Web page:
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The Daily Wildcat

The Daily Wildcat

 

UA leads national high-tech wireless research

Mark+Armao%2FThe+Daily+Wildcat%0A%0AHaris+Volos%2C+an+electrical+and+computer+engineering+professor+who+specializes+in+artificial+intelligence%2C+will+be+working+to+develop+the+next+generation+of+wireless+technology+as+part+of+an+UA-led+consortium.++
Mark Armao
Mark Armao/The Daily Wildcat Haris Volos, an electrical and computer engineering professor who specializes in artificial intelligence, will be working to develop the next generation of wireless technology as part of an UA-led consortium.

The future of wireless technology will be shaped by a UA-headed team of academic and industry leaders.

Five universities and 20 tech-related companies are partnering for research under the name Broadband Wireless Access and Applications Center, which will receive $1.6 million in the next five years from the National Science Foundation, as well as industry support of $4 million.

“We’re working on technologies for the next generation of wireless systems that will have faster data rates and more flexible communications systems,” said Tamal Bose, professor and head of the department of electrical and computer engineering and director of BWAC, which received its initial funding in July.

The UA team, along with those at institutions such as Virginia Tech and Notre Dame, will work to expand the range of wireless access, speed up data rates and eventually develop a technology capable of choosing the most efficient channels for data transmission. In addition to communications, the wireless technologies will also impact the fields of healthcare, transportation and national security, Bose said.

With the demand for data doubling every year, Bose said that the center is looking for ways to speed up the transmission of data through the finite number of available bandwidths, which are the different frequencies used to channel digital information through the air.

Bose compared the channels to a busy highway system on which traffic is doubling every year. In the analogy, one possible solution is to raise the speed limit.

“We’re trying to move data through the same channels in the same spectrum, much faster,” Bose said.

Another way to increase efficiency is to divert some of that traffic onto paths that aren’t as congested, which in the wireless realm is called spectrum sharing.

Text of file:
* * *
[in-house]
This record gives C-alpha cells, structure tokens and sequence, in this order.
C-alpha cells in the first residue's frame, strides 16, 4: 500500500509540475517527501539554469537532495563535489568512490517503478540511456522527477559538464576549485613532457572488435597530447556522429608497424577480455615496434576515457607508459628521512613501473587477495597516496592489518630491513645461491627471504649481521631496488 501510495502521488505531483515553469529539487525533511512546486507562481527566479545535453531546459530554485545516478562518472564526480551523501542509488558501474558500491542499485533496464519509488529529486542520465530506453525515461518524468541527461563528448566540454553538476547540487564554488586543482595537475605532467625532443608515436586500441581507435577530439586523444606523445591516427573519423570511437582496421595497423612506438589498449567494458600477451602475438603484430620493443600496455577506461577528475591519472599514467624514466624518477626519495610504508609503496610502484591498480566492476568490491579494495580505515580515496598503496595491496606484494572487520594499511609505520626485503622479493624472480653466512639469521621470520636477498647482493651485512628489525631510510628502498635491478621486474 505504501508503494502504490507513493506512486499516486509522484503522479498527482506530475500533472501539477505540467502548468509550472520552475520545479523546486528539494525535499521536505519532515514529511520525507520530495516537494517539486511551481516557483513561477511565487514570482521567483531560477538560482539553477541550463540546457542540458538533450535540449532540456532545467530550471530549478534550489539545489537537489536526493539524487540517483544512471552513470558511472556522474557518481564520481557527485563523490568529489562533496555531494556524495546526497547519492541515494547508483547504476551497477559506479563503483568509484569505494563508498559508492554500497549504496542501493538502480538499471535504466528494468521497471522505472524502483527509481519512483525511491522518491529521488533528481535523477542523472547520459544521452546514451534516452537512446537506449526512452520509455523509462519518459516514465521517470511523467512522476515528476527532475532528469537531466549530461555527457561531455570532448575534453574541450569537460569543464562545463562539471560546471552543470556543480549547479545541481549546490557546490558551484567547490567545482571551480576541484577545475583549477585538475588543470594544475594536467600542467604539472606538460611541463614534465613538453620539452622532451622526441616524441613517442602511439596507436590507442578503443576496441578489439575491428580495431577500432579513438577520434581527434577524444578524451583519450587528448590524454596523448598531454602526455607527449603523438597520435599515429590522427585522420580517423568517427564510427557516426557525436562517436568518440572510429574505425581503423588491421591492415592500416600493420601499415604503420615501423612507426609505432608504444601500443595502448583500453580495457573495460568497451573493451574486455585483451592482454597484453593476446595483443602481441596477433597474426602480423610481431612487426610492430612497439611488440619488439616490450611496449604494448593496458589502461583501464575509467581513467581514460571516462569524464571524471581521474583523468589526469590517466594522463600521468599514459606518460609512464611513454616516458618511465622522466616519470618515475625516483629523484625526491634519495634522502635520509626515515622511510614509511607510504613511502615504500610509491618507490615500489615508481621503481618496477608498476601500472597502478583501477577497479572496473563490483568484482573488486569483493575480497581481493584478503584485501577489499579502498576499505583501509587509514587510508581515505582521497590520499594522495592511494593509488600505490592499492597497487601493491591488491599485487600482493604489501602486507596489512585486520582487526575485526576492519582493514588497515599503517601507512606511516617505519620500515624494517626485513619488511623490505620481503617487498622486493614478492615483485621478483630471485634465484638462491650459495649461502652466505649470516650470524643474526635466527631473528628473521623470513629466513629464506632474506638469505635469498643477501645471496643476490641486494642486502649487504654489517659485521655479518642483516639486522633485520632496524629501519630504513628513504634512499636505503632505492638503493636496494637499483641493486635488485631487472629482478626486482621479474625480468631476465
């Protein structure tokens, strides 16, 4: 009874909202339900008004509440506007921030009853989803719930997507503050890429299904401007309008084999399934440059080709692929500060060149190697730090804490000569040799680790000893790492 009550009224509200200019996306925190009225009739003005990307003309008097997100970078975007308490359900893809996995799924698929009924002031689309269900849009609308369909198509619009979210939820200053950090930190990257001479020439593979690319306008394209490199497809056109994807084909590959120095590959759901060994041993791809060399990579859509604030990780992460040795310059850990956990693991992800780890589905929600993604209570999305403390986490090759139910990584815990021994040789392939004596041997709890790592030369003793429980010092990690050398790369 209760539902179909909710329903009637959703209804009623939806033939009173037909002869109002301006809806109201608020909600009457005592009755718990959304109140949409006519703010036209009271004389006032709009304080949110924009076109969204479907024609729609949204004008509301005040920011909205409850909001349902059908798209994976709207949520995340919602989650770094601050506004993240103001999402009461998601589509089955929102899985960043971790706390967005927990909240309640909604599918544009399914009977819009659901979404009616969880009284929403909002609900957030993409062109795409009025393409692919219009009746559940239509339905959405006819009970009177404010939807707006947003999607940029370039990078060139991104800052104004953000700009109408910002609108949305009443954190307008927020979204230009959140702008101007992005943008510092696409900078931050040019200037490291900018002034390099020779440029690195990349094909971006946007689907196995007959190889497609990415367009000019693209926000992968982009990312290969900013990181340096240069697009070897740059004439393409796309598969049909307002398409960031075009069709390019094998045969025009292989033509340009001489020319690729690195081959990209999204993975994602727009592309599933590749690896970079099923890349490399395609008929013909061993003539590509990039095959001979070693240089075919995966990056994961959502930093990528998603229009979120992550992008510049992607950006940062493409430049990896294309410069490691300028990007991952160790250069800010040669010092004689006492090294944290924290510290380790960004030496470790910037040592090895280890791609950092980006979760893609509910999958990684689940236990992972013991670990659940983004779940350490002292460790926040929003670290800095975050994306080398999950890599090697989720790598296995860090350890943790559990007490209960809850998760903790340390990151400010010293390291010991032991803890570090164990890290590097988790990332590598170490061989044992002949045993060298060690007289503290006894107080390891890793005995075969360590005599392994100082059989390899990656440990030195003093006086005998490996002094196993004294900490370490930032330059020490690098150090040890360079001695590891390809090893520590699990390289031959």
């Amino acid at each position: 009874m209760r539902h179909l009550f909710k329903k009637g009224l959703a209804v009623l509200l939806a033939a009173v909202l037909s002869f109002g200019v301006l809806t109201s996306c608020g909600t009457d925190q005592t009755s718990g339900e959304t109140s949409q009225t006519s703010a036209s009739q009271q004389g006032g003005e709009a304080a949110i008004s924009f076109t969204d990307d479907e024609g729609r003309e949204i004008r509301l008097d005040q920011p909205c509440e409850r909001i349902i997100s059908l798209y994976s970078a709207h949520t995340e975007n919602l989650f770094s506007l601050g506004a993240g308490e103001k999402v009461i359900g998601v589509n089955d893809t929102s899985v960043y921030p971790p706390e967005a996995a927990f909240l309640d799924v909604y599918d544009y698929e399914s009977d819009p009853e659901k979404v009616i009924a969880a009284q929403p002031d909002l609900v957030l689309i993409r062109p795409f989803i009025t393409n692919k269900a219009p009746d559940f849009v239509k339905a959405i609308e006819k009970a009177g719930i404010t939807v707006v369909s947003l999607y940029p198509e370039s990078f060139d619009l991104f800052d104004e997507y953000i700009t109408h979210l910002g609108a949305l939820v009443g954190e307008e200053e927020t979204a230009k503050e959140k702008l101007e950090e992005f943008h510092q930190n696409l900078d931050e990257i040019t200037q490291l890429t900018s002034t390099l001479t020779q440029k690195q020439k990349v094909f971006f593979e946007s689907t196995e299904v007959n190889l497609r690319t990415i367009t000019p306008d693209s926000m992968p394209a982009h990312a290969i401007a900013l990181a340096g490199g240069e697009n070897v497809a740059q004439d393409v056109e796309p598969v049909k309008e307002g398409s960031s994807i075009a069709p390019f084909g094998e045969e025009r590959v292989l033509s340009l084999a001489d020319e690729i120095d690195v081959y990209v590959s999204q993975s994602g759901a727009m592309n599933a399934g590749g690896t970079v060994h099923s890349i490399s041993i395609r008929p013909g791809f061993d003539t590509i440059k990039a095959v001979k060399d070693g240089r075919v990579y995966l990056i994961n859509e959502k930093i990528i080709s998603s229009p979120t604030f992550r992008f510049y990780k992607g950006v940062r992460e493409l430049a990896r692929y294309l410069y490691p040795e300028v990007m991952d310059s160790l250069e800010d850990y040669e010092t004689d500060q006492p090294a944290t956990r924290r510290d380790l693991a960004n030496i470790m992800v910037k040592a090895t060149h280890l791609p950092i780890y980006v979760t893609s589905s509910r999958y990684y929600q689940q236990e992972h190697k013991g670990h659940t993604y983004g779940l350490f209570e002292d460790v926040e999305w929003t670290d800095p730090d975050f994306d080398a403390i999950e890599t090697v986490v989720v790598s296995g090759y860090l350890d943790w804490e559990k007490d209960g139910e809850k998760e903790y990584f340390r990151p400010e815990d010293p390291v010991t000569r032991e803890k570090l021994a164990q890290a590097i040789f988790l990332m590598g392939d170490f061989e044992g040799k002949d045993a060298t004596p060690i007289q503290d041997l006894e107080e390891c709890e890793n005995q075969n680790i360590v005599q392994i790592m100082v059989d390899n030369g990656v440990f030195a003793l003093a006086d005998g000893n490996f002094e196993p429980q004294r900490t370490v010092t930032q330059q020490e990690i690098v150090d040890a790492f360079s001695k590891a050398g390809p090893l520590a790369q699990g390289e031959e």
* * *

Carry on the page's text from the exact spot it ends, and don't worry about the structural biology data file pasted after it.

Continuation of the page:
The Federal Communications Commission controls the licensing of sections of the electromagnetic spectrum for use by radio, television and internet providers, said Marwan Krunz, a professor in the UA department of electrical and computer engineering and co-director of BWAC. Most of the usable spectrum is already occupied by various entities, he said.

The people at BWAC hope to work with the FCC to free up some of those private channels for public use, according to Krunz.

“[Spectrum sharing] would allow you to use a spectrum that has in the past been given to TV broadcasters … for wireless access,” Krunz said.

This means that if one channel gets backed up, the technology could theoretically select a pathway with less traffic.

Haris Volos, research assistant professor in the department of electrical and computer engineering, will be working to develop a “cognitive” device that can decide which channels to use, a point of emphasis for the UA site.

Aside from increasing data rates, the technology would also help conserve battery power since the wireless device would not be exhausting itself downloading data through an inefficient channel, Volos said.

Bose envisions a world in which massive wireless networks make it possible for isolated rural communities to surf the web with the same speed and efficiency as urban dwellers, and wireless hospital equipment and smart cars afford people the utmost convenience and connectivity.

“It would be mind-blowing to be able to say that the way my cell phone works has something to do with [research] I did in college,” said Garrett Vanhoy, a graduate student in the department of electrical and computer engineering. “It’s kind of awesome.”

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